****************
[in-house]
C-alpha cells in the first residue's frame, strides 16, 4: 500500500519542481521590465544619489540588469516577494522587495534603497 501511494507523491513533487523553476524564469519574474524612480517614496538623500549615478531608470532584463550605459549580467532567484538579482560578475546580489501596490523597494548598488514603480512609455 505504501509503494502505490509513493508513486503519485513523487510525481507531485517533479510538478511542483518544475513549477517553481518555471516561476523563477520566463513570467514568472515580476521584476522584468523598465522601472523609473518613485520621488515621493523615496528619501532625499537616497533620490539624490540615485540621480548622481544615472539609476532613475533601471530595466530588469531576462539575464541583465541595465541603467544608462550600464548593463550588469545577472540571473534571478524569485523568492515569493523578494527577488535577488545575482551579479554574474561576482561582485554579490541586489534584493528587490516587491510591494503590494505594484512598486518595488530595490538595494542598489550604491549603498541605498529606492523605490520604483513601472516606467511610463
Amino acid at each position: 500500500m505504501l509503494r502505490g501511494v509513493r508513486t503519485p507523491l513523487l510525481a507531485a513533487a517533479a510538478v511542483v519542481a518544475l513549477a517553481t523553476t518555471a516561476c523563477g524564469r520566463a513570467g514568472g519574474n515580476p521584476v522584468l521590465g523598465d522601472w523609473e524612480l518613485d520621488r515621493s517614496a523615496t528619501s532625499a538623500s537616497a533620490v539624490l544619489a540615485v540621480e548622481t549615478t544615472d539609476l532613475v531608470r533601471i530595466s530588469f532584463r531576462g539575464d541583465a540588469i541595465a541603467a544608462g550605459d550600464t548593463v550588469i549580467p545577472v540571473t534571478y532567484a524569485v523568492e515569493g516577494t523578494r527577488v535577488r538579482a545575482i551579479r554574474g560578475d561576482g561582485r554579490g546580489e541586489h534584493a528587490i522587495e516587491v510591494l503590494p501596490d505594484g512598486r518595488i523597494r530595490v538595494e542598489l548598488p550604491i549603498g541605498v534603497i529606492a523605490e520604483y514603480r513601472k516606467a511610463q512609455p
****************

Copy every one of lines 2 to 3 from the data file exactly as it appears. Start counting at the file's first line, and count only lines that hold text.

C-alpha cells in the first residue's frame, strides 16, 4: 500500500519542481521590465544619489540588469516577494522587495534603497 501511494507523491513533487523553476524564469519574474524612480517614496538623500549615478531608470532584463550605459549580467532567484538579482560578475546580489501596490523597494548598488514603480512609455 505504501509503494502505490509513493508513486503519485513523487510525481507531485517533479510538478511542483518544475513549477517553481518555471516561476523563477520566463513570467514568472515580476521584476522584468523598465522601472523609473518613485520621488515621493523615496528619501532625499537616497533620490539624490540615485540621480548622481544615472539609476532613475533601471530595466530588469531576462539575464541583465541595465541603467544608462550600464548593463550588469545577472540571473534571478524569485523568492515569493523578494527577488535577488545575482551579479554574474561576482561582485554579490541586489534584493528587490516587491510591494503590494505594484512598486518595488530595490538595494542598489550604491549603498541605498529606492523605490520604483513601472516606467511610463
Amino acid at each position: 500500500m505504501l509503494r502505490g501511494v509513493r508513486t503519485p507523491l513523487l510525481a507531485a513533487a517533479a510538478v511542483v519542481a518544475l513549477a517553481t523553476t518555471a516561476c523563477g524564469r520566463a513570467g514568472g519574474n515580476p521584476v522584468l521590465g523598465d522601472w523609473e524612480l518613485d520621488r515621493s517614496a523615496t528619501s532625499a538623500s537616497a533620490v539624490l544619489a540615485v540621480e548622481t549615478t544615472d539609476l532613475v531608470r533601471i530595466s530588469f532584463r531576462g539575464d541583465a540588469i541595465a541603467a544608462g550605459d550600464t548593463v550588469i549580467p545577472v540571473t534571478y532567484a524569485v523568492e515569493g516577494t523578494r527577488v535577488r538579482a545575482i551579479r554574474g560578475d561576482g561582485r554579490g546580489e541586489h534584493a528587490i522587495e516587491v510591494l503590494p501596490d505594484g512598486r518595488i523597494r530595490v538595494e542598489l548598488p550604491i549603498g541605498v534603497i529606492a523605490e520604483y514603480r513601472k516606467a511610463q512609455p